I’ve just come back from 10 days in the USA interviewing people on all aspects of wheat and gluten and why in the last few decades, and more so in the last decade, is wheat and gluten a problem and the gluten-free food business becoming a multibillion dollar industry worldwide.
Over the last four years since I realised that wheat was playing havoc with my body, with respect to aches and pains, sore back, painful hip and weight gain, I’ve been on a huge learning curve to find out why wheat is all of a sudden the new danger food.
Dr William Davies in his book Wheat Belly says it is the hybridisation of wheat and the super gluten and super amylopectin (sugar) that is the main culprit. Dr David Perlmutter in his book Grain Brain writes it is all about the inflammation that wheat and grain creates as well as the oligosaccharides causing high blood sugar that may be the culprit – perpetuating dementia, multiple sclerosis, Parkinson’s, tremors, ADD, autism and other central nervous system maladies.
It seems that everyone has a different take on what is happening.
But as I interviewed more and more people, such as Vandina Shiva, Dr Sarah Ballantyne, Dr Terry Wahls, Sayer Ji (GeenMedInfo), Dr Leo Galland, Dr Natasha Campbell McBride, Sally Fallon, Joel Salatin, Mark Sisson and Dr Stephanie Seneff, I realised it has been a cascade of events that has created the perfect storm with our inability to consume, digest, absorb and use a grain of wheat without it causing immune system chaos for many people whether they know it or not.
Can we live without wheat? Most definitely! Do we want to live without wheat? Now that’s a question many people struggle to come to grips with.
I was brought up in the 60’s and the 70’s and my mum made cakes, pies, bread, muffins and many delicious treats with wheat. She learnt from her mother the art of cooking and my grandmother learnt from her mother and then for 10,000 years and possibly 100,000 years we have been eating grasses and grains.
The common thread I hear for the reason not to eat grain in modern times is that we have not adapted genetically to eating wheat (grain) over the last 10,000 years or more. But the more I researched the more I found that it is not so much about how we as humans have genetically changed to eat wheat, but rather how our microbiome (bacteria in our gut) adapts to our changing diet, which allows spontaneous adaptation.
Let’s take the Hadza study done in 2014 to explain this theory. The Hadza’s are a race of hunter gatherers who live in Tanzania and eat mainly meat and tuberous root vegetables, such as sweet potato or desert yam. They do not have modern day diseases and they live into their 70’s and beyond. They took stool (poo) samples from 20 Hadza’s ranging from the ages of 5 to 70. The researchers’ aim was to look at the microbiome (bacteria, virus, parasites in the GUT) of the Hadza and compare it to the modern microbiome.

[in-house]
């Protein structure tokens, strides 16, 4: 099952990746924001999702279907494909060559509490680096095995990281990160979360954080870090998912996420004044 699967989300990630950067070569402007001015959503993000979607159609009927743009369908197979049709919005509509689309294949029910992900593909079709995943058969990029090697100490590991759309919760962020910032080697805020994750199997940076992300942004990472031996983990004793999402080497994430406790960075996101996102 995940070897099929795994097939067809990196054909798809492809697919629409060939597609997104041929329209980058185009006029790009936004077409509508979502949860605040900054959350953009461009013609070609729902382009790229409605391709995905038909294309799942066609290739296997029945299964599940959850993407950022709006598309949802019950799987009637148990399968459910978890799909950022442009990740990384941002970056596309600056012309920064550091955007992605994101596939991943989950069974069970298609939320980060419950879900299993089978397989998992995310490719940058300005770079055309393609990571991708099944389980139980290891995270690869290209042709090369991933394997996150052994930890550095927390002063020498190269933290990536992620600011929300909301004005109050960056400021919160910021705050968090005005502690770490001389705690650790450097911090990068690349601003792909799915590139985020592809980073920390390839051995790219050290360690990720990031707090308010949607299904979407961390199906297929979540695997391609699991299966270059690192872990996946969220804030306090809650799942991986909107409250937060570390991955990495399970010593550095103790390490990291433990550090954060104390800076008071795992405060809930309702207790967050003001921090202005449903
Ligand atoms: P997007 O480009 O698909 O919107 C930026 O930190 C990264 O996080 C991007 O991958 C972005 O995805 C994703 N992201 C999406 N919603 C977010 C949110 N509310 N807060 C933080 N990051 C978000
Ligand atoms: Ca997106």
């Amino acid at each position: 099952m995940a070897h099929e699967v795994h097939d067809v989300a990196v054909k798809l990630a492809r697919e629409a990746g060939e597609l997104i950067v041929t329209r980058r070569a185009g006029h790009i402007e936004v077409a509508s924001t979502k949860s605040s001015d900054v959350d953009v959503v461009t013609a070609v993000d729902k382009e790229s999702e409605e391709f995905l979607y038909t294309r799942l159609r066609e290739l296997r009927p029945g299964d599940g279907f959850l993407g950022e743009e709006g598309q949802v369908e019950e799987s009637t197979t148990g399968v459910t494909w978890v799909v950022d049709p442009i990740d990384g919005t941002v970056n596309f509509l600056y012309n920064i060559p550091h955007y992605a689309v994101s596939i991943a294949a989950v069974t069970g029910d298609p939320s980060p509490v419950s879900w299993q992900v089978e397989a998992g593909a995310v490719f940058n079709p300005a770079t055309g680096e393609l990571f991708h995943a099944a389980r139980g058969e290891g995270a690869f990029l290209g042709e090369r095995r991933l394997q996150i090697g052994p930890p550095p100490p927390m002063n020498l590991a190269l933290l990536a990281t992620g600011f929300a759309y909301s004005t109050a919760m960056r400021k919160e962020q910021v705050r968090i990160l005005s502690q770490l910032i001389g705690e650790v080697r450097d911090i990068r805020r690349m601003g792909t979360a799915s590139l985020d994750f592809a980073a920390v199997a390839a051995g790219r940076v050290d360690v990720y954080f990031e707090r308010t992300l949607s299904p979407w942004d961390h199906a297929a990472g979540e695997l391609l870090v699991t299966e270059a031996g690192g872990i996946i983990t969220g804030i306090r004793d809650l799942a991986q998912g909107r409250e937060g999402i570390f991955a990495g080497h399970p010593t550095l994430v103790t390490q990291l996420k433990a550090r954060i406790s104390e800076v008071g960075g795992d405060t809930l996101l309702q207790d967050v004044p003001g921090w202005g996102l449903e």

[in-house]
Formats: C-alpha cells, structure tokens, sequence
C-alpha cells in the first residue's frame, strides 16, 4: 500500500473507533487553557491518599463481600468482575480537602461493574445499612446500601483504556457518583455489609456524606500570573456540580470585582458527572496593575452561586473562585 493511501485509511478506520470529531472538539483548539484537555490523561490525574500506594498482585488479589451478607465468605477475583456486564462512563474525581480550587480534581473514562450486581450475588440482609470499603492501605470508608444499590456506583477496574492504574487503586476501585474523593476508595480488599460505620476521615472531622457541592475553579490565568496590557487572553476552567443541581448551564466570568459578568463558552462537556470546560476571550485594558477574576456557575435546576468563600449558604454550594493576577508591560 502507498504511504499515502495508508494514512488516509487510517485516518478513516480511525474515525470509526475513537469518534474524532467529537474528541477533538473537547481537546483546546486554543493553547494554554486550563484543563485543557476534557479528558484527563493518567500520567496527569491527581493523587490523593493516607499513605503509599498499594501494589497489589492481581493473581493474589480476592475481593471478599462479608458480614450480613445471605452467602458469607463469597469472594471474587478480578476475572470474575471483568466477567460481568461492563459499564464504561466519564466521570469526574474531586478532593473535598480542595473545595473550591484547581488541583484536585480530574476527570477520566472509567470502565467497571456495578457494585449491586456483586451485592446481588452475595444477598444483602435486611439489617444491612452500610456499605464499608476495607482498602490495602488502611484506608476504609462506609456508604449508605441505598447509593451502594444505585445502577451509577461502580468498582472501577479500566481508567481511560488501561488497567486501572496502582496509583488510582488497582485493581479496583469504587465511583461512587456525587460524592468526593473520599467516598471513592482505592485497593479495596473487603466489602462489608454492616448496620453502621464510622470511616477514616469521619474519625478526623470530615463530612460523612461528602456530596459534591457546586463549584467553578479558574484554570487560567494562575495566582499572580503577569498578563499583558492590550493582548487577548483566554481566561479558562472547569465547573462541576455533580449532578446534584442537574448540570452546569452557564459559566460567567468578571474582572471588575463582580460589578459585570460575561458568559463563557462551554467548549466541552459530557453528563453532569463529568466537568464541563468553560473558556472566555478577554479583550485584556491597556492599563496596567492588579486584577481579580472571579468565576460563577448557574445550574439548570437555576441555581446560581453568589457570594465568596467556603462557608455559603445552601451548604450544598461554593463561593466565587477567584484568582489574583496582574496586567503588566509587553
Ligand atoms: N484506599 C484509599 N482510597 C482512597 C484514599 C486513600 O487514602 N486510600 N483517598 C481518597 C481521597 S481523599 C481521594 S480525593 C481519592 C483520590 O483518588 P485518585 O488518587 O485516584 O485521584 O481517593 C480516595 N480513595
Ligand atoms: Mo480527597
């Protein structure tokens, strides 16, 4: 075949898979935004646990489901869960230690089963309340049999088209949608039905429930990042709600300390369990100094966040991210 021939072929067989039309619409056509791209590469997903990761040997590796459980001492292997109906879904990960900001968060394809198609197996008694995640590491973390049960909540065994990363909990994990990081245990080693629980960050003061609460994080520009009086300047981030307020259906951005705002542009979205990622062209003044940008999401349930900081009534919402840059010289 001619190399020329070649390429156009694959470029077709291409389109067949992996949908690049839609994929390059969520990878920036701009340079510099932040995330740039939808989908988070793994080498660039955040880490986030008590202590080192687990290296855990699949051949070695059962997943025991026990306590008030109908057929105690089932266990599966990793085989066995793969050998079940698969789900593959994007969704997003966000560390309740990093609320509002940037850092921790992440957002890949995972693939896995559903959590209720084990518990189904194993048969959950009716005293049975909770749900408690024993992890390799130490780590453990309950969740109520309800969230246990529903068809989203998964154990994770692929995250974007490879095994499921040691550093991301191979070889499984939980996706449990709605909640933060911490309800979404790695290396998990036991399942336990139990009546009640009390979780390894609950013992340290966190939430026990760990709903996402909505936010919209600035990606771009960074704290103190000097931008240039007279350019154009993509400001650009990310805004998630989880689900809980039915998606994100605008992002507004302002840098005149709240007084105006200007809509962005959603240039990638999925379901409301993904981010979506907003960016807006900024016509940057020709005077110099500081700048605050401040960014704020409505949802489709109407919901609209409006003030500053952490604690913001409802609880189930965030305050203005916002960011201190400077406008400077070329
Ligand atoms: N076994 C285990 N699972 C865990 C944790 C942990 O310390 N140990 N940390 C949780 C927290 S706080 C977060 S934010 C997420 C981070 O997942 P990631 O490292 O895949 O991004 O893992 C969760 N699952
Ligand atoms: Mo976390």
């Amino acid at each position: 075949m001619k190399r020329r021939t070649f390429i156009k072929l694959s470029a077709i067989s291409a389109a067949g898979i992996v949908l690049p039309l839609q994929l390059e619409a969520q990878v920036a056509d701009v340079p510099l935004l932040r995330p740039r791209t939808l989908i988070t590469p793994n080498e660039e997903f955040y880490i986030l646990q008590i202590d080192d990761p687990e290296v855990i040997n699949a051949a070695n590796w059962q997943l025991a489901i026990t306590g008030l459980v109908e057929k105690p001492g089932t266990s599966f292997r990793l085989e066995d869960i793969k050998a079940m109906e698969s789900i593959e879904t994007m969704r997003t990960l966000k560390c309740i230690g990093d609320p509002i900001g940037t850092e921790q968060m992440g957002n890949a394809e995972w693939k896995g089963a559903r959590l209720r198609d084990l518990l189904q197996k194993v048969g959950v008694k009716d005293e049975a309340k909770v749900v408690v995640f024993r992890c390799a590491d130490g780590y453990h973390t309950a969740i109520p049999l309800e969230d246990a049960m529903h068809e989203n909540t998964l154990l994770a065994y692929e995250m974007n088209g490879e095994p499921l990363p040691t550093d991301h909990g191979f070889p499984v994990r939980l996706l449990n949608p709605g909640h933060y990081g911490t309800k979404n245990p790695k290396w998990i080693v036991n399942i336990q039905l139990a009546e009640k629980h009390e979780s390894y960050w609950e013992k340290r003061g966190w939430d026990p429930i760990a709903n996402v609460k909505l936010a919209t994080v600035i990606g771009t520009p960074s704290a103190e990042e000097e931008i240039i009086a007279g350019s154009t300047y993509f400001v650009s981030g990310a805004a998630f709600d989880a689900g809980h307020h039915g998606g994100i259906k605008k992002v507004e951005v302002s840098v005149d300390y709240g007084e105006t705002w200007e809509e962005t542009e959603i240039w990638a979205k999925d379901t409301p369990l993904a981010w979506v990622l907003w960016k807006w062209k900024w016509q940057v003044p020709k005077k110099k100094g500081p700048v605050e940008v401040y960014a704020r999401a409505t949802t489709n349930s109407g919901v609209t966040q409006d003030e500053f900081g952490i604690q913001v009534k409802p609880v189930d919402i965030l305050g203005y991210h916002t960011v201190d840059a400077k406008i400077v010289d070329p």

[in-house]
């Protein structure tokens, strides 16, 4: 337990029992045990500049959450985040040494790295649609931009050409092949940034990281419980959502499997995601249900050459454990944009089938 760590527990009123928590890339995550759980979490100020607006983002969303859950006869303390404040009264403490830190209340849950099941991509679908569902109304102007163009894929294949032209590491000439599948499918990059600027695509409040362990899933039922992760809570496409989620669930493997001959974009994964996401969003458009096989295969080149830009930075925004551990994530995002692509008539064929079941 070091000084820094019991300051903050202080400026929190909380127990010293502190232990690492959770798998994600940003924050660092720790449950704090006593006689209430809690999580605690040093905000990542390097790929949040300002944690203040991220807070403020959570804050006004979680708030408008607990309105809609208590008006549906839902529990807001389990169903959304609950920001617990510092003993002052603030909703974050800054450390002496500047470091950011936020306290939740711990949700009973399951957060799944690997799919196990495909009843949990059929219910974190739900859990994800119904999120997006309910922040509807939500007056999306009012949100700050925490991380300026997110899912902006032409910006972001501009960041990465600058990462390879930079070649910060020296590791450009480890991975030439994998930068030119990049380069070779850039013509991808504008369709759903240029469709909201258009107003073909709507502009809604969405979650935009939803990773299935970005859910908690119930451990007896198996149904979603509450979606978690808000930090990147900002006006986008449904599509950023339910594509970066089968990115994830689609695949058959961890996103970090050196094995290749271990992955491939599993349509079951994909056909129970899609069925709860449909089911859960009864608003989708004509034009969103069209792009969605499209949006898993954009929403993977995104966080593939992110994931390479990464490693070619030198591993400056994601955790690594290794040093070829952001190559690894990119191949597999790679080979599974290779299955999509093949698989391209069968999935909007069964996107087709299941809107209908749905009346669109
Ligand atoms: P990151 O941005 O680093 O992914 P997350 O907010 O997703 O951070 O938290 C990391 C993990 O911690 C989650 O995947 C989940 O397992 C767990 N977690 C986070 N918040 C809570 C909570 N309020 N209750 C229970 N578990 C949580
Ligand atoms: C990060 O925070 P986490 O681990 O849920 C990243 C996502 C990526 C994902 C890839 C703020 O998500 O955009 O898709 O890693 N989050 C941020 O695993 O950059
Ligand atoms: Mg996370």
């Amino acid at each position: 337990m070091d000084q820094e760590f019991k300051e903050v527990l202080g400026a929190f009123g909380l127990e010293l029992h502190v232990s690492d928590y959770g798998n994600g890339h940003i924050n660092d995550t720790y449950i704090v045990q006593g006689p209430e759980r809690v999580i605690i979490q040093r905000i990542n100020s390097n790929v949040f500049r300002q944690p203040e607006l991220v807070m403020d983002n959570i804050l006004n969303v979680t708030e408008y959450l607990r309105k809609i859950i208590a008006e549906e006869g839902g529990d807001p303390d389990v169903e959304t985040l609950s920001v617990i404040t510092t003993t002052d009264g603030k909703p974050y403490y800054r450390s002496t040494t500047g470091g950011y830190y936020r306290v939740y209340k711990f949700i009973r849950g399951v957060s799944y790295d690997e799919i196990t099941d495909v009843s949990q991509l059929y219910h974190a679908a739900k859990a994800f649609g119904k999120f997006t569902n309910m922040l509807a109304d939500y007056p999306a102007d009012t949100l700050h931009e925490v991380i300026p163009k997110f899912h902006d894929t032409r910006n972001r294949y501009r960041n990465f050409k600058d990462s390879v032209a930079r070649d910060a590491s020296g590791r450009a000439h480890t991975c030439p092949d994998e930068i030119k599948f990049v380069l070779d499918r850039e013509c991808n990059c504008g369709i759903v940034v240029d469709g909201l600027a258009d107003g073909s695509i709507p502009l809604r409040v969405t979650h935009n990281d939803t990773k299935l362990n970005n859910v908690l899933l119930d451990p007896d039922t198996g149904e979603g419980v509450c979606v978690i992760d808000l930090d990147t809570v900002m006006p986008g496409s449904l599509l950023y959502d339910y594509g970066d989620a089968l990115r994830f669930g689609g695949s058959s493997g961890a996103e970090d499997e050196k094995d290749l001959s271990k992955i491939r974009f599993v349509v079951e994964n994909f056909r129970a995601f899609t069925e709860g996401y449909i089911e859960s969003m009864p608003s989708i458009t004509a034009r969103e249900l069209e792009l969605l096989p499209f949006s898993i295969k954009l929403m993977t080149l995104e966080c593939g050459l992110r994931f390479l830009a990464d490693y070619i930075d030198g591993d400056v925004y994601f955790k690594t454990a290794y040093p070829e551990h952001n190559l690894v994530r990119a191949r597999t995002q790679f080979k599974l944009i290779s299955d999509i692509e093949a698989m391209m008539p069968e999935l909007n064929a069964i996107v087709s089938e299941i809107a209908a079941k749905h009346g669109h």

To their surprise there was no bifidus bacteria in the stool samples of the Hadza’s – a very common bacteria in the western microbiome, but currently being destroyed by the use of broad spectrum antibiotics and other medications and chemicals used in food and the production of food.
A theory has been formed from this, confirmed by Dr Leo Galland and Sally Fallon, that Bifidus is a bacteria that helps humans break down proteins (gluten) into small peptides and amino acids, allowing for digestion, absorption and utilisation without creating immune system havoc. Perhaps the introduction of bifidus into the human microbiome was when grain and wheat were introduced in order for humans to digest, absorb and utilise grain for their survival.
Over the last decade there has been a plethora of information regarding the importance of the microbiome in the survival of the individual. Functions of the microbiome that we know of include:
1. immunity and protection
2. make B vitamins and Vitamin K
3. influence on tryptophan and serotonin production
4. digestion and absorption of nutrients
5. protection of the epithelial lining of the GUT
6. enhance communication with cells
7. correct food choices
8. protection from heavy metals
9. brain and mental health (GUT – brain axis)
10. physical health and prevention of disease.
As research continues I’m sure we will find many more functions of the microbiome. The microbiome plays a key role in our health and ability to digest different foods in order to adapt to our environment, the foods we consume and our ability to be robust in an ever changing world.
I now realise that it’s not one thing that is causing the increase in coeliac disease and non-coeliac gluten sensitivity and the exponential growth in nervous system related diseases and autoimmunity, but rather a cascade of events that has created the demise of our ability to use wheat and gluten. I am so excited about the documentary on this very topic that my team and I are putting together. Some of the scientists I interviewed hope we can make a change while others had a somewhat doomsday prophecy as to whether we can halt and reverse this rise in physical and mental disease and our ability to consume wheat and gluten.
Happy Changing Habits,